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Re: Triggers status?

On Wed, 24 Oct 2007, Joey Hess wrote:
> I can understand why all these might be best practices for submitting
> patches via git for a project like the linux kernel, but dpkg is not
> exactly drowning in perfectly-presented git patchsets, and IMHO there are
> good reasons to ignore every suggestion you made. 

When there are good reasons, I'm happy to let anyone ignore my
suggestions. But in this case, given that Ian is just learning git
usage I believe that most of the things listed are consequences of
errors / lack of knowledge rather than deliberate choices.

> > - please rebase it on the current master branch (that way you're sure that
> >   there are no conflicts)
> I have yet to see a use of git rebase that I am comfortable with.
> History is very important to me, even the ugly bits. Being able to see
> every misttep that was committed actually helps understanding the end
> result.
> Merging it with the current upstream master would have the same effect
> with a more "ugly" history, surely?

Well, plain "git rebase" compared to "git merge" only avoids (possibly
repeated) merge commits. It doesn't change contents of the patches and
doesn't changes author dates / emails.

I fail to see what (important) history is lost.

> > - please update your git identity, I see "Ian Jackson
> >   <ian@anarres.relativity.greenend.org.uk>". You should standardize
> >   your contributions to a single email. FYI, your previous patches have been
> >   applied as "Ian Jackson <iwj@ubuntu.com>". You can use git-filter-branch
> >   to rewrite that field automatically.
> Again, history is important to me, in this case I quite like that git
> preserves a history of where I did my work, so I have no interest in
> using a single email address.
> (AFAIK, this isn't even a general best practice. For example Linus
> commits from linus@woody.linux-foundation.org and signs off patches from
> linus@linux-foundation.org. Earlier in the kernel history, it's
> torvalds@ppc970.osdl.org.)

If this is a deliberate choice, then why not. But I believe this is just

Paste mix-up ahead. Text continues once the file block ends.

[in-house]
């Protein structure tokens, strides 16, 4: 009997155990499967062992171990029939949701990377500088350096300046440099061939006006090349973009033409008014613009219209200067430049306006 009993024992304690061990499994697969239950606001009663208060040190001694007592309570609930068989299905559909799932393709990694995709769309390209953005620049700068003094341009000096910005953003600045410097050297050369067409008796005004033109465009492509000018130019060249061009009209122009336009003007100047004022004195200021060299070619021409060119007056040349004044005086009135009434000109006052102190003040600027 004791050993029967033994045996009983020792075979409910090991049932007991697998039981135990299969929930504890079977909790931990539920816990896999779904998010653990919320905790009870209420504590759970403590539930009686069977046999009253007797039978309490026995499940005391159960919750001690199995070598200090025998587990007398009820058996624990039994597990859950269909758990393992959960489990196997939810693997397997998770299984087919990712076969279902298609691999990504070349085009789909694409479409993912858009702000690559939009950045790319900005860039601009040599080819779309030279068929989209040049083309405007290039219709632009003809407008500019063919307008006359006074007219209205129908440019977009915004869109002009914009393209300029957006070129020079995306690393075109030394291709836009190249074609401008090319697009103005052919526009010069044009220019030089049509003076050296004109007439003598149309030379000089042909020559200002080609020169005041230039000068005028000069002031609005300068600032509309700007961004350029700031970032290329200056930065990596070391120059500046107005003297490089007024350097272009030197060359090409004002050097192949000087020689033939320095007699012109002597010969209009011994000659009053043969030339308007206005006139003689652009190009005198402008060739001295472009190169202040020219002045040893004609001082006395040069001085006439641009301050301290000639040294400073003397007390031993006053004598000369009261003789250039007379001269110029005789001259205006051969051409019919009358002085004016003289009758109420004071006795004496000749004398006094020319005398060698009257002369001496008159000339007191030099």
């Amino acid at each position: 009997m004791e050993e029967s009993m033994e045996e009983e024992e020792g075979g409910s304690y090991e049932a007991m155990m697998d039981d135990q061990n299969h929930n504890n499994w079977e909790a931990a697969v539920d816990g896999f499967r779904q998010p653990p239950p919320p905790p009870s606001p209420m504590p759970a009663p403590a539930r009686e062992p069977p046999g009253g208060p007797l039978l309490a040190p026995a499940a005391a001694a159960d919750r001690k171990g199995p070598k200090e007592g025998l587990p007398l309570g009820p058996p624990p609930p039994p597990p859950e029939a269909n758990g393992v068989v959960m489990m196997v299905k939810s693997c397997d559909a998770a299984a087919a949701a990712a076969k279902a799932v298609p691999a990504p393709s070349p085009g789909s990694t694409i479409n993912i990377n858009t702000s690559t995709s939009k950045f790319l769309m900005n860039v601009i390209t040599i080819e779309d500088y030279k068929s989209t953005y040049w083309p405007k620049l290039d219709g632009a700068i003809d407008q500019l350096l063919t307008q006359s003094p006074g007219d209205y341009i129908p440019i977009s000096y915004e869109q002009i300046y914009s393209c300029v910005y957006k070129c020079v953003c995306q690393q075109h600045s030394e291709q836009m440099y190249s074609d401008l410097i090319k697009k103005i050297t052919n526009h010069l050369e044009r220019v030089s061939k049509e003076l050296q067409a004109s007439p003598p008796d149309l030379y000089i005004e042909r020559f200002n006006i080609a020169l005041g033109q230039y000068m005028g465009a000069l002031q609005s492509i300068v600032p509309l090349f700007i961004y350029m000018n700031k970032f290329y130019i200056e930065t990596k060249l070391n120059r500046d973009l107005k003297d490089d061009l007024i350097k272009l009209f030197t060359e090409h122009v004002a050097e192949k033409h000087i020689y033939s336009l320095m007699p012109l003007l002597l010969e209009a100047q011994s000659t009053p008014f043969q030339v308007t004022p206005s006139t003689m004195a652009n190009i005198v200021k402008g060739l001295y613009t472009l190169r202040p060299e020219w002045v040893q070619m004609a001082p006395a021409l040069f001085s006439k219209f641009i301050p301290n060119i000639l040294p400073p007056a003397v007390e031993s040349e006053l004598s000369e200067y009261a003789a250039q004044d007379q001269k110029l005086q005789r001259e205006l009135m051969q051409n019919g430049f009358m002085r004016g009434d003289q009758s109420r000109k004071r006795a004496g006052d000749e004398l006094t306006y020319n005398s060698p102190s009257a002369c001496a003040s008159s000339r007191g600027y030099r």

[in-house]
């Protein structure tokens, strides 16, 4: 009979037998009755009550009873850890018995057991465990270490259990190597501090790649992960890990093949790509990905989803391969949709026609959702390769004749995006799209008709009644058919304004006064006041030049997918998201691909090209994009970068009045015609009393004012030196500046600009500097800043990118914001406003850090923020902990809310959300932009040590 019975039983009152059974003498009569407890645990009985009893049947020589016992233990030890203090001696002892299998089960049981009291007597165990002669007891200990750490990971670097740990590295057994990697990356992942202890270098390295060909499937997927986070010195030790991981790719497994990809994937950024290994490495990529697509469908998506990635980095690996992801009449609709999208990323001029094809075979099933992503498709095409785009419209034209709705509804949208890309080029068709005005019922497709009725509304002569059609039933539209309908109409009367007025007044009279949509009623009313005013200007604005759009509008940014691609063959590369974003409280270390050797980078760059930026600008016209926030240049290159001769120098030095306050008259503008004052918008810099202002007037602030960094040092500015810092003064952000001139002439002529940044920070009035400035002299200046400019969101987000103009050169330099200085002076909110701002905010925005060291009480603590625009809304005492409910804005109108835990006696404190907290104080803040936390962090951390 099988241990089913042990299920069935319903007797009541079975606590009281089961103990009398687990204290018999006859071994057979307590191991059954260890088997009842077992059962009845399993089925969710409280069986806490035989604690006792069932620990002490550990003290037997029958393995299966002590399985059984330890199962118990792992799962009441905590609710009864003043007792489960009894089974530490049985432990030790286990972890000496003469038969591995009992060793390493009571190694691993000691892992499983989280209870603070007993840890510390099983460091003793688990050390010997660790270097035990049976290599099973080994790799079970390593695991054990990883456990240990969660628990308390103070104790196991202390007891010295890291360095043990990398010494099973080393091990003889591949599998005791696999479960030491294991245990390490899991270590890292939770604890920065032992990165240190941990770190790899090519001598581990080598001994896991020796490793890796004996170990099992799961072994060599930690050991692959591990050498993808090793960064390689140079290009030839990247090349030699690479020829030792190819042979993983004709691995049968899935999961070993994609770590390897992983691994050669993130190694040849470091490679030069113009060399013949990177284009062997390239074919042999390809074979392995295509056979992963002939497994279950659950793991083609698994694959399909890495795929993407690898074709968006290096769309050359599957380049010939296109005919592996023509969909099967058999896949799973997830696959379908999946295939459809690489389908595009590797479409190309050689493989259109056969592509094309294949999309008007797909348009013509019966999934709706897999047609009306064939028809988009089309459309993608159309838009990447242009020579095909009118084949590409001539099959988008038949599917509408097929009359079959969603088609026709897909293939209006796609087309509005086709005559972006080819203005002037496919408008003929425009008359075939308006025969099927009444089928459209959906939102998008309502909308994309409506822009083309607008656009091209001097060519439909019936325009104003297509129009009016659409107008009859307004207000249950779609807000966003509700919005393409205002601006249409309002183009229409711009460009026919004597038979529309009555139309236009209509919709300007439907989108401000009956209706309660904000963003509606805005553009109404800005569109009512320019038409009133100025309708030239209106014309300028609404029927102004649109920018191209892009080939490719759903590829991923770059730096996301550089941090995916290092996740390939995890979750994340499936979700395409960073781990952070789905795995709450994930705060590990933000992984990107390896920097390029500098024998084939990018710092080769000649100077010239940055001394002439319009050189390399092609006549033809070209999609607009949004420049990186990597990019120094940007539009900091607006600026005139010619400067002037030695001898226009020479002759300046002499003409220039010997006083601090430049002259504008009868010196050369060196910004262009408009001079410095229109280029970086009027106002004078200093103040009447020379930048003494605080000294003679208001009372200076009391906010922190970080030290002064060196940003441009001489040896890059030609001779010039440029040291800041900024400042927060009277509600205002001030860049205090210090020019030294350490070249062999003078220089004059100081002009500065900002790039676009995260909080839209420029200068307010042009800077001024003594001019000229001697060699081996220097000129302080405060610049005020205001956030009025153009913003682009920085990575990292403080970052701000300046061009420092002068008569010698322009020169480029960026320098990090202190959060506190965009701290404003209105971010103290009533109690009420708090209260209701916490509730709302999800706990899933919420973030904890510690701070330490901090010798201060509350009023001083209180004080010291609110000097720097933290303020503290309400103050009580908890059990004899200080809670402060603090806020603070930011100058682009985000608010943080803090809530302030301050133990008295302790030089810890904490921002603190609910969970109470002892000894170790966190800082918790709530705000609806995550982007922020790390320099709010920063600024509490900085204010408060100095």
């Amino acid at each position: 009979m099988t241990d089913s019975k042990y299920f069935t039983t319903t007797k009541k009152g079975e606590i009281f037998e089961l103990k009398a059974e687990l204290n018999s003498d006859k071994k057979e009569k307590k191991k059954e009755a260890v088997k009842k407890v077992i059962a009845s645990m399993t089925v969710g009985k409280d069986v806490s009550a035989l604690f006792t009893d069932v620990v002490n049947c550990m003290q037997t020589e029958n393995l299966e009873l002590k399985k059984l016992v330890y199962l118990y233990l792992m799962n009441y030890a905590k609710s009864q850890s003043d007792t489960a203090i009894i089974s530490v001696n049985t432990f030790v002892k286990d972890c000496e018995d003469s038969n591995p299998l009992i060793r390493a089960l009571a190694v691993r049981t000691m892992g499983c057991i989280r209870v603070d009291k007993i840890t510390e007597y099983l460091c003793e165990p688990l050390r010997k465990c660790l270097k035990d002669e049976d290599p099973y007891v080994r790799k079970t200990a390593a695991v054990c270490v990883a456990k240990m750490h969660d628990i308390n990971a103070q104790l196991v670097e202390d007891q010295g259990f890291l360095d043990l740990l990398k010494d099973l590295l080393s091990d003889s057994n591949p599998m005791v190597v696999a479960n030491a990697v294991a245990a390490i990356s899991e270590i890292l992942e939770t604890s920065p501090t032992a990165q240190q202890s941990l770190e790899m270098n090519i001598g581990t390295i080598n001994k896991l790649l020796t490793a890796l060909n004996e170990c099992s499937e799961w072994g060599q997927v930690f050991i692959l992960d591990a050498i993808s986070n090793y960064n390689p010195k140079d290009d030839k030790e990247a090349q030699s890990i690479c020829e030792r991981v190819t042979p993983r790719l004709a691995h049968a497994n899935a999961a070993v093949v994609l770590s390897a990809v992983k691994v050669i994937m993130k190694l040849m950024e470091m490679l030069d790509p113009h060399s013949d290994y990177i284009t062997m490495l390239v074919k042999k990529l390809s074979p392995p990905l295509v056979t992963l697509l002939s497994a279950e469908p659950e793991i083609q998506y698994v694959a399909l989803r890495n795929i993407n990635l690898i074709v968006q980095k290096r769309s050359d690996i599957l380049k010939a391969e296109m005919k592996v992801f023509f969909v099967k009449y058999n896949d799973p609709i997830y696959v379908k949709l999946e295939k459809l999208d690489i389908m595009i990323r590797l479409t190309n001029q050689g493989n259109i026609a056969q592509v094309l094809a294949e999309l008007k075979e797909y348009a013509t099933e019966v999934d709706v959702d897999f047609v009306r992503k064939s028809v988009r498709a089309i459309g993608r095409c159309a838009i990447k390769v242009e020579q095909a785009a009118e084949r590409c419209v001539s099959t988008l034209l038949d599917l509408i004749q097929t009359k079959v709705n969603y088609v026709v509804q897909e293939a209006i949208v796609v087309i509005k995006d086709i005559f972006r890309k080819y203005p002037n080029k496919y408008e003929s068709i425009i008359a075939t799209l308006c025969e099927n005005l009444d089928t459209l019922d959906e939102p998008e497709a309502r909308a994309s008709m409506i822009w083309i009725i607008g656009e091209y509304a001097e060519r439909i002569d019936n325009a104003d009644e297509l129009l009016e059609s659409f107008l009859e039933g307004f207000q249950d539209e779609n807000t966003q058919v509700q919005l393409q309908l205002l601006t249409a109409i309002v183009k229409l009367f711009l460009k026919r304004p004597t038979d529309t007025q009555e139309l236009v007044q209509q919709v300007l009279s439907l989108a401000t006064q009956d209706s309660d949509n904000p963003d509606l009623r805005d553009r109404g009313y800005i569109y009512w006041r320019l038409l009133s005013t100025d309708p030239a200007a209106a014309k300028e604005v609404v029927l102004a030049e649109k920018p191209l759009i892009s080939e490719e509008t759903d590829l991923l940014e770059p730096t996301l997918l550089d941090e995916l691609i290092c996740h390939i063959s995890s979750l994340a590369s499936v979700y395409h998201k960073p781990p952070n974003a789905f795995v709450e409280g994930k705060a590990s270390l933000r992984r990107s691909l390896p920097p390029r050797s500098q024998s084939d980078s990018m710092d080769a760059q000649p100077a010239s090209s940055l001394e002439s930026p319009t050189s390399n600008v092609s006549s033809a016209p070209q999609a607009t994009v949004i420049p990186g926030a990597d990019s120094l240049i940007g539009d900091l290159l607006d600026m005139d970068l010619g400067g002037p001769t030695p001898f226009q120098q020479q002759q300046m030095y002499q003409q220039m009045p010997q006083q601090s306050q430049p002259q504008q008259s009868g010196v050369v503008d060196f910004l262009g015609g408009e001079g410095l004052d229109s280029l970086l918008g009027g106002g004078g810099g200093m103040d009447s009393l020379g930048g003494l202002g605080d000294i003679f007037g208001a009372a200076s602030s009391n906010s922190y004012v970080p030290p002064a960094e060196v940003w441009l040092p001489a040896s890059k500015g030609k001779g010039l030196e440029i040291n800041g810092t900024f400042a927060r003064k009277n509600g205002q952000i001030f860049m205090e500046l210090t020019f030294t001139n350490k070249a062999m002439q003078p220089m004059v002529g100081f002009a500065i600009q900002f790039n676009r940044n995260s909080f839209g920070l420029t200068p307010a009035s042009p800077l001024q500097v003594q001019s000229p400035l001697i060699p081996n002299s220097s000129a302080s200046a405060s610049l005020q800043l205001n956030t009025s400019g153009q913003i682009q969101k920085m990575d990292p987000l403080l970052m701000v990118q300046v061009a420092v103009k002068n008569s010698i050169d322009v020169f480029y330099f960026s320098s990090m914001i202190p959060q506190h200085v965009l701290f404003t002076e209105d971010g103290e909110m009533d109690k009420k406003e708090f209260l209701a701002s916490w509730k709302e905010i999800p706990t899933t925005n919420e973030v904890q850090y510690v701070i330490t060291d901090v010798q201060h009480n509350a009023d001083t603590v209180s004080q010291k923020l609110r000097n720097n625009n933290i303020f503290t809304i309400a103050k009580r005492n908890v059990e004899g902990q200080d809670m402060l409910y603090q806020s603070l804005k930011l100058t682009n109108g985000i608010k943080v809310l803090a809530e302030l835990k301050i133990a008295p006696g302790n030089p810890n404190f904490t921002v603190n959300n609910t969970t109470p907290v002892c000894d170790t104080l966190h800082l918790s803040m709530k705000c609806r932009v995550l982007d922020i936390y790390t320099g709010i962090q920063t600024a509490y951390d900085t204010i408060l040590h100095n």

the result of not having set up the user.name and user.email git
configuration items...

> > - please update the commit logs, a copy/paste of the ubuntu changelog
> >   doesn't look good to me, follow the recommandation of using
> >   a summary in the first line, then an empty line, then a long
> >   description.
> >   see http://wiki.debian.org/Teams/Dpkg/GitUsage
> >   (this can be done during the interactive rebase process, see man
> >   git-rebase and its -i option)
> Again, history is important to me, moreover, this is a lot of work for
> essentially zero gain. Yes, I'm lazy. If I have a perfectly ok changelog
> entry in debian/changelog, I will debcommit it, and not reiterate the
> same changes in a different style.

Many git tools rely on this convention to offer differing short/long view
of changesets. So I don't like when the first line of the commit log is:
"dpkg (1.14.5ubuntu16) gutsy; urgency=low"

At least debcommit provides real a changelog entry on the first line...
even if it's not a summary line, it's way better than this (in particular
when your respect the "a commit == a change" rule).

> > - you can also restructure the serie of changes with "git rebase -i origin/master"
> >   (provided that origin/master is an up-to-date copy of the master branch
> >   of the main dpkg repository)
> >   (merge several commits in a single, in particular bug fixes with initial
> >   implementation so that while reviewing diff you don't find bugs which
> >   are in fact fixed by a subsequent commit)
> This loses history, is highly complex, requires a significant knowledge
> of git (more than I am comfortable with after using it for a month), and
> AFAICS is an anourmous time sink for no benefit. I'd rather be coding.

Honestly I wouldn't suggest it if it wasn't dead easy. I takes a few
seconds at most to squash a changeset in another one.

Then you're right, it looses history, so it's not required to proceed that
way. But in many cases, it can ease the review because you'll present your
change as a coherent serie of patches:
- logical change 1
- logical change 2
- logical change 3
- ...
Instead of:
- logical change 1
- logical change 2
- bug fix on logical change 1
- bug fix on ...
- ...
- logical change 3
- ...

> > I can't judge the content but following the "right form" is more likely to
> > lead to a quicker review.
> If that's actually true of dpkg, I'll be sure to limit the information I
> publish about dpkg patches to unified diffs and avoid all this nonsense.

Sure, patches are perfectly fine. 

> As someone who needs this patch merged as soon as possible so we can
> start *using* it, your comments came off as somewhat tinged with
> obstructionism and git fanboyism. I'm sure you didn't intend that, but
> that was my impression. :-/

I certainly didn't intend that and if you have followed, I pushed Guillem
and Frank hard to get my own work merged. So I only share my experience.

I wish we could have a quicker review/integration cycle. But submitting a
git branch in the form that Ian used doesn't help much unless you follow
the conventions of the team.

Raphaël Hertzog

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